Thirty minutes latter he said he was finished but that was not true. His room was still a mess, the bed was made but it looked like there was a bear sleeping in it.  His floor was still littered with legos, drum sticks and junk.

“Nope, you know that’s not clean,” I said smiling. “I’m gonna take a shower.”

“But Mom, I could have been out there an hour ago,” he whined. “How about I’ll clean it up perfectly when I get home?”

“Nope.”  At that point some kids will melt down, throw a fit and get mad. THAT’S OK! Let them self destruct but don’t react. Just walk away and take a nice long shower.  Eventually, like Mary in the shopping cart, they will realize that button doesn’t work anymore. And if he misses riding his dirt bike this week, he’ll probably get his room clean next week.

“Please Mom?” Sandor said.  I just shook my head, kind of hugged him and smiled. He knew it was a classic case of Hampoland’s “yes for a yes” policy. When you say yes to me, I’ll say yes to you and we’re both happy.

Kids are smart, they know how to get to you, they will keep doing what works in to get what they want. And they know if you don’t stick to your guns they will win every time. Either you have to train them or they are training you.  So you have to stand firm, but it’s a whole lot easier and more effective if you don’t get mad, sad and frustrated. If you do that, you’re punishing yourself….and that’s not the point. You just want to make your kid do right.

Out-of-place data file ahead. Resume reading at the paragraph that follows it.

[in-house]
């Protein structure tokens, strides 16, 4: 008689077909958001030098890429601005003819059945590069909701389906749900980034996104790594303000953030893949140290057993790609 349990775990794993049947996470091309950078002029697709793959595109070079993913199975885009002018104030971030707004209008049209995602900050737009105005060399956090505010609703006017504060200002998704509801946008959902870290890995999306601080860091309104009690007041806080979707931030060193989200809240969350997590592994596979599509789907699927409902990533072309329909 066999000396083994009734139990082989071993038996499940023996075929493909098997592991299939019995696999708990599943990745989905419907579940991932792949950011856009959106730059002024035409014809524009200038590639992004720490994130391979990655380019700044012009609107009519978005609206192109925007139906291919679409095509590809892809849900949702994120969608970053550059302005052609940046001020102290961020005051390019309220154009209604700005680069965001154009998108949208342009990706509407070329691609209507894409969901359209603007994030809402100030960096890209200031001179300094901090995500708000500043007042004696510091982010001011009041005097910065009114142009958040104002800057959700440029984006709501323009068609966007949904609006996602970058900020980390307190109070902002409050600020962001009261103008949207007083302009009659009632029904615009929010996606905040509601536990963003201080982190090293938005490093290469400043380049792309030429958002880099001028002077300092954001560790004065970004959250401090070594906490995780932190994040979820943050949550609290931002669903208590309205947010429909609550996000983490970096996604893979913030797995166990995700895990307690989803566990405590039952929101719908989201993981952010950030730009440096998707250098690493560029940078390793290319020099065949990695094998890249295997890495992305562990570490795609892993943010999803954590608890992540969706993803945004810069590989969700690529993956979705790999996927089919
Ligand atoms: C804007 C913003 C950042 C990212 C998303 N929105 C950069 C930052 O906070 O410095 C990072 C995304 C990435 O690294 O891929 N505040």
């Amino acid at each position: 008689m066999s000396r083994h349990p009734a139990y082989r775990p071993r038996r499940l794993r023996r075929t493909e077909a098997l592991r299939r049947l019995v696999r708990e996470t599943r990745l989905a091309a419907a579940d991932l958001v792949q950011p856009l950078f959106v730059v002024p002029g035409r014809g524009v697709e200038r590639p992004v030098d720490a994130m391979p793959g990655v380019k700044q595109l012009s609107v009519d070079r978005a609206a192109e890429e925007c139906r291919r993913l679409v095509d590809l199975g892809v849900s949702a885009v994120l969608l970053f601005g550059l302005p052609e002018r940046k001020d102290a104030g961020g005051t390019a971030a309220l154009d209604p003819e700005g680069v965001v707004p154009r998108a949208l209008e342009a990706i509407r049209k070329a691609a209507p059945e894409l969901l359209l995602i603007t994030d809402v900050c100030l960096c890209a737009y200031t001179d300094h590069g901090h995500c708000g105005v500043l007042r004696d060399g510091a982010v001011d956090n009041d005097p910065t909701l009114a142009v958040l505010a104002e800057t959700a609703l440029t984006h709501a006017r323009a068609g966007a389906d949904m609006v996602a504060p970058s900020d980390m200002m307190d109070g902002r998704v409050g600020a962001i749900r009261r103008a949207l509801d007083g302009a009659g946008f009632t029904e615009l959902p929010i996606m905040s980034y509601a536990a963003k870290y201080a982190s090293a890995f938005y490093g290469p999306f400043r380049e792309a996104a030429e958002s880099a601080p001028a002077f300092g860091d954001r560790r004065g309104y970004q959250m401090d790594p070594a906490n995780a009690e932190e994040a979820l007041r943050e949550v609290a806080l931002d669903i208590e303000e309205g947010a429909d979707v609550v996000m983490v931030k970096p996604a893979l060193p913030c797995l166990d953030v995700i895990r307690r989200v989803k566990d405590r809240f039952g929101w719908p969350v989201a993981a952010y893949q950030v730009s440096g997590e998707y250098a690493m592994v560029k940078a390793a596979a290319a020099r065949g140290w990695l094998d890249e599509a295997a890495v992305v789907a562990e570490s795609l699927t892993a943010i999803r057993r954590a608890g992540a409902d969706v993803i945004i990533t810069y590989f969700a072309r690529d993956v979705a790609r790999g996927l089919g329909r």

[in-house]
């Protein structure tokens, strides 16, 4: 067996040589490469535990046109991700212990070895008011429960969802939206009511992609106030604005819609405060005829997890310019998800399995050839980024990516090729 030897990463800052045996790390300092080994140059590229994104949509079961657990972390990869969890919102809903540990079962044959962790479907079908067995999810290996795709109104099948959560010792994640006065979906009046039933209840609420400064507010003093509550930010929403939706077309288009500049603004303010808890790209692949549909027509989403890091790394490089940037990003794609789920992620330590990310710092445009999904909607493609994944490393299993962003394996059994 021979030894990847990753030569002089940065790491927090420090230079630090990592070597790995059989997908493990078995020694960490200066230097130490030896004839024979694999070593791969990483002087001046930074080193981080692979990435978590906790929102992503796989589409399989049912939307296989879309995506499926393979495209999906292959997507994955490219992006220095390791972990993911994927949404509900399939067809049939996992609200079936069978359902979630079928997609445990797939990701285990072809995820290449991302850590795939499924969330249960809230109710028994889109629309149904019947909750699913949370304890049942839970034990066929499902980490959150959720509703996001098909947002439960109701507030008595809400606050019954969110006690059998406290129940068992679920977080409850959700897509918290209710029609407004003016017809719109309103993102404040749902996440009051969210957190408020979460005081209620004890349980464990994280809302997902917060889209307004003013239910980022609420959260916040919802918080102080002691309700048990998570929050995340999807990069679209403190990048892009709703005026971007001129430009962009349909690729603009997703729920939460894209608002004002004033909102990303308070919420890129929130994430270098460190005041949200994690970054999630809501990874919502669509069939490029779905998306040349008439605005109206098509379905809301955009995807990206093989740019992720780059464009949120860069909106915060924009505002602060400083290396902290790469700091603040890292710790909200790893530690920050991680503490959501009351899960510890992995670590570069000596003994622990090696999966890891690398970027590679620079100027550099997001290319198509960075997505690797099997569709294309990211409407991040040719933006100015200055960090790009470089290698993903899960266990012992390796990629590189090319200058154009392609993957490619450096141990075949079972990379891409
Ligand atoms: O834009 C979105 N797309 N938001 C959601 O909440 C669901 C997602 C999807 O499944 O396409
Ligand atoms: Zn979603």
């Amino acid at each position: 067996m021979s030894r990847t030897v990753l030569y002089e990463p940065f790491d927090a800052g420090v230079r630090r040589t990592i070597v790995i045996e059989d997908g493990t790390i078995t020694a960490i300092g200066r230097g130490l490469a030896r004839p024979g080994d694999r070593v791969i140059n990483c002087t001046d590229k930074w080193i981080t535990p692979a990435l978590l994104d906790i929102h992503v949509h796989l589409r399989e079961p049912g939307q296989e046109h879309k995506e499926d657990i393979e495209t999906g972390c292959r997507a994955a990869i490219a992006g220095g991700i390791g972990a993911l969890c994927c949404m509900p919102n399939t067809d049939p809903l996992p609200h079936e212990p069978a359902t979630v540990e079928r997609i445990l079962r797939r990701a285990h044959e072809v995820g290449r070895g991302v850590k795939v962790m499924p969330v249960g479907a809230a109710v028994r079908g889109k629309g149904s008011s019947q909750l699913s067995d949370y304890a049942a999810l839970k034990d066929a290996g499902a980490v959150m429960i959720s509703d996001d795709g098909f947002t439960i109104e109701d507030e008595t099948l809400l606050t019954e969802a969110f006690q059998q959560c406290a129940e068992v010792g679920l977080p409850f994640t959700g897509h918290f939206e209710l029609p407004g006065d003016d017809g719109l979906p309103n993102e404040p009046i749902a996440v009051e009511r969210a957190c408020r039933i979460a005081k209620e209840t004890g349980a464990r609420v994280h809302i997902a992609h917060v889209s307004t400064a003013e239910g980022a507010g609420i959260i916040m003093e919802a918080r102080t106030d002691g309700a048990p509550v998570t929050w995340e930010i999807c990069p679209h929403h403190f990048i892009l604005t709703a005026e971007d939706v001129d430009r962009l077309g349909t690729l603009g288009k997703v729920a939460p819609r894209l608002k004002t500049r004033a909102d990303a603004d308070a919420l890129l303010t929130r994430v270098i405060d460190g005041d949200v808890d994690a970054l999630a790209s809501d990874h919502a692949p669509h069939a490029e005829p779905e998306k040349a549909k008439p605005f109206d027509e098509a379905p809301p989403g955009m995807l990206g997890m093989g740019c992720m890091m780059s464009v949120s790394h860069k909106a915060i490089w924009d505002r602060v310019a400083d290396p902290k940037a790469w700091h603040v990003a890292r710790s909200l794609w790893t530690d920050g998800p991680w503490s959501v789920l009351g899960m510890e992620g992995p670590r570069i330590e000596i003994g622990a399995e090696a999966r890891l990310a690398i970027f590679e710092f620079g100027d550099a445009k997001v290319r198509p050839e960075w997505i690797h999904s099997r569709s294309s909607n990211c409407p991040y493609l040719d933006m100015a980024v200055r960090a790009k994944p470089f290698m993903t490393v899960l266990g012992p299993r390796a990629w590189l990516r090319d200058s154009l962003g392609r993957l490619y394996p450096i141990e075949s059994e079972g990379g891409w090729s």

One more thought, take control as soon as possible cause when they get older things will get a lot worse.

PS: If you know a publisher or literary agent who might like me……

What The Hell Am I Talking About?

kitty6One of the  most befuddling questions I hear every week….”so what’s your blog about?”  or “what do you write about?” Yikes, that’s tough, I should know what I write about but I don’t. I should have an ‘elevator description’ for Hampoland, something short, to the point, accurate and endlessly witty. I got nothing.

If you look at the counter at the bottom of the page you’ll see there have almost been one million hits. I’m astonished and grateful but I still don’t know what it is I’m writing about.

My standard answer is “I’m almost brilliant….fifty percent of the time”. But that’s not really an answer, just a flip rebuttal.

For the last two weeks I’ve been talking a great deal about my dad, I. Granger McDaniel, a visionary, a war hero, a miracle man. And while I was talking and talking and writing and writing I think I discovered a couple of my themes. I learned them from him.

1. Happiness is a choice you have to make every morning. It’s not something that arrives or is given to you by somebody else. Look around you, see your world, see the magic and love it.

2. With faith and hard work anything is possible. Happiness is possible, love is possible, magic is possible. But you have to have faith and work hard.

3. Always put your family first. From the begining and in the end that’s what matters.

Love, Diana

PS  I’m putting my family first by posting this link. It’s my son, Jack, and his band. Send them twenty dollars please. if you send them 100 they will write you a song!

Check it out please.